Arubabookwoman Is Back In 2020
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I’m Deborah, a retired tax attorney/fiber artist. I’ve been a member of the 75 Group since 2009, but was largely absent last year due to my husband’s health issues and bone marrow transplant. We have 5 grown kids, 3 in NYC, 1 in Houston, and 1 in Tampa. We have lived in Seattle for more than 30 years, and fully intended to stay, until one day all our kids ended up basically on the east coast and took our 5 grandchildren with them.
We were in the process of preparing our house for sale to move to Delaware (at that time our Tampa son was also in NYC), when my husband’s cancer returned, and he was told that his only chance for survival was the transplant. We decided to go ahead with the sale of our house and move to an apartment in downtown Seattle for the transplant process, which began in March 2019. The next months were very rough, but we were finally released from the Hutch in October, he is cancer-free, and the transplant is considered a success. He now has the blood and immune system of a 20 year old European woman. (If his blood DNA is tested he reads female; skin/hair/saliva DNA is still male). There are, and will be, lingering health issues, but things are fairly smooth for now. We have changed the focus of our move to Florida, alligators and all, and hope to be in Florida, somewhere between Tampa and Sarasota by May 2020.
I read pretty much everything except maybe Romance and Horror (and I don’t particularly care for YA). I read about 1/3 NF and 2/3 Fiction. I try not to be too US/Canada/Great Britain-centric by reading as much world literature as I can. I keep track of my reading in the first few entries of this thread, and will try very hard to say at least a few words about everything I read. I love to hear your comments, suggestions, opinions about the books I read, as well as what you are reading, so please visit often, and I will try to reciprocate
In 2019, I read 113 books, 76 fiction and 37 nonfiction, with 58 male authors and 57 female authors. In addition to the US/Canada/Great Britain, I read books from Japan, Australia, New Zealand, Denmark, Malaysia, Taiwan, Somalia, Italy, Austria, France, Netherlands, Norway, Germany, Israel, Argentina, and Iceland.
My favorites were:
The Seventh Cross by Anna Seghers
The Ghost Stories of Edith Wharton
Labyrinths by Borges
Her Body and Other Parties by Carmen Machado
Territory of Light by Yukio Tsushima
The Unpassing by Chia-Chia Lin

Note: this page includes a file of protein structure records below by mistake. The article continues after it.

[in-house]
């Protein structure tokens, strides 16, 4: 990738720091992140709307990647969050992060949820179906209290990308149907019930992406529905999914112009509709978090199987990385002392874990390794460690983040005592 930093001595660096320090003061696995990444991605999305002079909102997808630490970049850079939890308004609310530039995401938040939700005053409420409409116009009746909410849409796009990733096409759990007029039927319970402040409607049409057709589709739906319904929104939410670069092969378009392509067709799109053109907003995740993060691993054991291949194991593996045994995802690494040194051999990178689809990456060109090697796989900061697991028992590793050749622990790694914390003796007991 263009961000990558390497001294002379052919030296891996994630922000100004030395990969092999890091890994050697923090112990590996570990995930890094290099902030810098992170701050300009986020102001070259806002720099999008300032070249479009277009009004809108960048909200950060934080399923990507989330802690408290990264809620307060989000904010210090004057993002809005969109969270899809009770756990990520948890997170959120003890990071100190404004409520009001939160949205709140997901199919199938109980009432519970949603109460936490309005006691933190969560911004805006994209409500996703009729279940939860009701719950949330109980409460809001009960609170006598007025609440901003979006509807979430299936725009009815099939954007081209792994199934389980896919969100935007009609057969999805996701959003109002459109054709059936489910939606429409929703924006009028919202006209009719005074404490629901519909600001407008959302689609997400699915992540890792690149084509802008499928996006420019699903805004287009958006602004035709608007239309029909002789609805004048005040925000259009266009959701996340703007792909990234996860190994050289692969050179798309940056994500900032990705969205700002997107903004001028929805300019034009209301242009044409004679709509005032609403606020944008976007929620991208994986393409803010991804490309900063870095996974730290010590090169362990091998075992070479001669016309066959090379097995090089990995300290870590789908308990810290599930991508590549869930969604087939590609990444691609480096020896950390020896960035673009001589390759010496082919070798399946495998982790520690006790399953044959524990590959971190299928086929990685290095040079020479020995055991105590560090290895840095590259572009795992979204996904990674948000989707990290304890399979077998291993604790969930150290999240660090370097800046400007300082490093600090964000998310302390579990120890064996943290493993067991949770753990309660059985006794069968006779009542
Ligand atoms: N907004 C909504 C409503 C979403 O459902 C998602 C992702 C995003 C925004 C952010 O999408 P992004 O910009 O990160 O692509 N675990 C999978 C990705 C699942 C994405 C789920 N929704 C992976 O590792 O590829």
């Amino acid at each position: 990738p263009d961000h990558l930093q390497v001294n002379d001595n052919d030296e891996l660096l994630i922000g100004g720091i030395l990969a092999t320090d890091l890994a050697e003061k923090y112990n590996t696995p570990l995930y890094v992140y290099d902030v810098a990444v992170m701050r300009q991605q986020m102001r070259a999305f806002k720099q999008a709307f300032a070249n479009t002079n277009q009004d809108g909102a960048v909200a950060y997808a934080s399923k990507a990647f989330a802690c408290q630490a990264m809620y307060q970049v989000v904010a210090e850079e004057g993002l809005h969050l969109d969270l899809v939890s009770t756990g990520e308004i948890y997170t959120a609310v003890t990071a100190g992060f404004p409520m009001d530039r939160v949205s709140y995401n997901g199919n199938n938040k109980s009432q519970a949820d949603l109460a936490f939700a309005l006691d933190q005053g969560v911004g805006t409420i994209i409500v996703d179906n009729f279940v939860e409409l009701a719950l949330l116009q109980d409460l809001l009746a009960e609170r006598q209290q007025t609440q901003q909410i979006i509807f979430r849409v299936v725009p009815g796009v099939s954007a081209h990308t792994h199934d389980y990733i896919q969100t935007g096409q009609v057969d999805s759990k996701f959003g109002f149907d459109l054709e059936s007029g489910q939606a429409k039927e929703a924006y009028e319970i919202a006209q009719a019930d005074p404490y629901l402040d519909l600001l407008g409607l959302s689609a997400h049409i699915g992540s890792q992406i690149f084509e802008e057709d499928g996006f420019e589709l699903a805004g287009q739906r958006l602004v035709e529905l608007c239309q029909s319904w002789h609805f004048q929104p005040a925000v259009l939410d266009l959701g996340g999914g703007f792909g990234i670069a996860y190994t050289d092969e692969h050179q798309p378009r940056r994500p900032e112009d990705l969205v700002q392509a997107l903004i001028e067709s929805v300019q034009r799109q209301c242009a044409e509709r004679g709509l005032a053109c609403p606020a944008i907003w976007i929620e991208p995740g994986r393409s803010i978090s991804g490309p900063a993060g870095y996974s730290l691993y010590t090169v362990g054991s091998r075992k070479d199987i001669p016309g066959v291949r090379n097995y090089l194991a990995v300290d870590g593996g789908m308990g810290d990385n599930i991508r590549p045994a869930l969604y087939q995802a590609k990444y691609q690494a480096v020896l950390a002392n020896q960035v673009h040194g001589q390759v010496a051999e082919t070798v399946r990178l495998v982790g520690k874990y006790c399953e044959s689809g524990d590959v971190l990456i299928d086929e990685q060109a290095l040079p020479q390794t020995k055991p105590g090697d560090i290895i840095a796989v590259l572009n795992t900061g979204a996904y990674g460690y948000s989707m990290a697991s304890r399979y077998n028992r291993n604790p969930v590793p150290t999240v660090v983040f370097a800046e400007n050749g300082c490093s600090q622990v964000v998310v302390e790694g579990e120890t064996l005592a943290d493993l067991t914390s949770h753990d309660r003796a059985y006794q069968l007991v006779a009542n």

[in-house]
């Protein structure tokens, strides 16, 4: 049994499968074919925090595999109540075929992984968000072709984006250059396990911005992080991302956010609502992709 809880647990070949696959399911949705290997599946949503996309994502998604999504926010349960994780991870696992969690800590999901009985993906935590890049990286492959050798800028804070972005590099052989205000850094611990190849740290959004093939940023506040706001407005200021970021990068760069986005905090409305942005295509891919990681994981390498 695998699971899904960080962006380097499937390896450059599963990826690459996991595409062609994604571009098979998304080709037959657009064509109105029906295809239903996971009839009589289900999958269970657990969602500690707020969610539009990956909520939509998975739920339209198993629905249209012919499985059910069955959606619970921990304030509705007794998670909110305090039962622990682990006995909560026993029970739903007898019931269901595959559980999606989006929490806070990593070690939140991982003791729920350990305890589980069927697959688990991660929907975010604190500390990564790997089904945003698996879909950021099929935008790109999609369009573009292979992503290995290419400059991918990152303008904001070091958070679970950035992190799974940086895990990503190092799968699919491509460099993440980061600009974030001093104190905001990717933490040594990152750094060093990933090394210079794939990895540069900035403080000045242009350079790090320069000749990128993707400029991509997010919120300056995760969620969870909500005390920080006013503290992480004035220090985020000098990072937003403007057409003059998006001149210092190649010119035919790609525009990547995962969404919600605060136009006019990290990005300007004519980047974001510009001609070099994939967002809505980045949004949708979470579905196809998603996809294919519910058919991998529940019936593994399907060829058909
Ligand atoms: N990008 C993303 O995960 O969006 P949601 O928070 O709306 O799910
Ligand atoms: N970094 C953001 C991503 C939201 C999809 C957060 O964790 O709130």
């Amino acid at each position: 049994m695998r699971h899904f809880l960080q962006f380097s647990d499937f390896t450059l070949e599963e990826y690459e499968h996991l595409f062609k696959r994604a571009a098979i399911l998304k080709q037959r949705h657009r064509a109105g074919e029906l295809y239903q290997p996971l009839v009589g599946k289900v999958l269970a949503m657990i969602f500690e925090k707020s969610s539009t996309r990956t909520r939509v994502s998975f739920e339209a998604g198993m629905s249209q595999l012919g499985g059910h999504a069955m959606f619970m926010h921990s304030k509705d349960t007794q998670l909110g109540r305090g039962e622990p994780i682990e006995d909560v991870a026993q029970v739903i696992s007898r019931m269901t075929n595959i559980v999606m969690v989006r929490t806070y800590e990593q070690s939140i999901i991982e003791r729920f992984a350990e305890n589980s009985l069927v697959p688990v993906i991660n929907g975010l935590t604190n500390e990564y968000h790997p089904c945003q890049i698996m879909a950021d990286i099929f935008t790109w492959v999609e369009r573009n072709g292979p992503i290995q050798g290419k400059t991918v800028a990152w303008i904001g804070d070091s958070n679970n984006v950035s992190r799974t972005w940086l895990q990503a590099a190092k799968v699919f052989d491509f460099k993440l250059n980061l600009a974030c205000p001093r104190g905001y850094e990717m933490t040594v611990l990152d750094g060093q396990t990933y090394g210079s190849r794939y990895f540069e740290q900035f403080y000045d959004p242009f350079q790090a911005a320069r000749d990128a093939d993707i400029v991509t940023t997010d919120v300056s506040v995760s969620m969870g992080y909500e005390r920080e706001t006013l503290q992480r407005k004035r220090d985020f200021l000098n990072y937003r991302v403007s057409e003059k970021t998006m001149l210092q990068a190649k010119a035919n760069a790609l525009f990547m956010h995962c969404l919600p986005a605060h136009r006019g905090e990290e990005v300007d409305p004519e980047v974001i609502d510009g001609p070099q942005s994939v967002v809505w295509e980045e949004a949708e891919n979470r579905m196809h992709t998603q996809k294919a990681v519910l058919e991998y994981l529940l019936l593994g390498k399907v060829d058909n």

Trustee From the Toolroom by Nevil Shute
The Need by Helen Phillips
The Great Believers by Rebecca Makkai
Juniper, the Girl Who Was Born Too Soon by Thomas French and Kelly French
Bad Blood by John Carreyrou
The Apprentice by Greg Miller
The Art of Dying Well by Katey Butler
Beaufort by Ron Leshem
Fall and Rise by Mitchell Zuckoff
The Unwanted by Michael Dobbs
Deep State by James Sewart
The Hill to Die On by Jake Sherman
Unfortunately, it looks like the touchstones are not working.
Of note, I also finished Mick Herron's Slow Horses series, which I highly recommend. I also finished the Poldark series. I liked the earlier books focusing on Ross and Demelza in Cornwall better than the later books featuring their children and other locales, but I do recommend the series. I also finished Gary Disher's Hal Challis series, read a good stand-alone by him (Under the Cold Bright Lights), and hope to continue on to his Wyatt series.
A few duds (surprising given that I like these authors):
The Hazards of Time Travel by Joyce Carol Oates
The Uncoupling by Meg Wolitzer
Conviction by Denise Mina
And a couple of highly anticipated new books that I found ok, but just ok:
The Testaments by Margaret Atwood
The Nickel Boys by Colson Whitehead
Hello Deborah and welcome back. I'm dropping off my star even though I won't visit much until I'm more "done" with 2019.
Found you! Now I’m waiting for you to read more Japanese fiction. :) Wishing you a Happy New Year, Deborah!
Another resolution is to keep up in 2020 with all my friends on LT. Happy New Year!
Wishing you 12 months of success
52 weeks of laughter
366 days of fun (leap year!)
8,784 hours of joy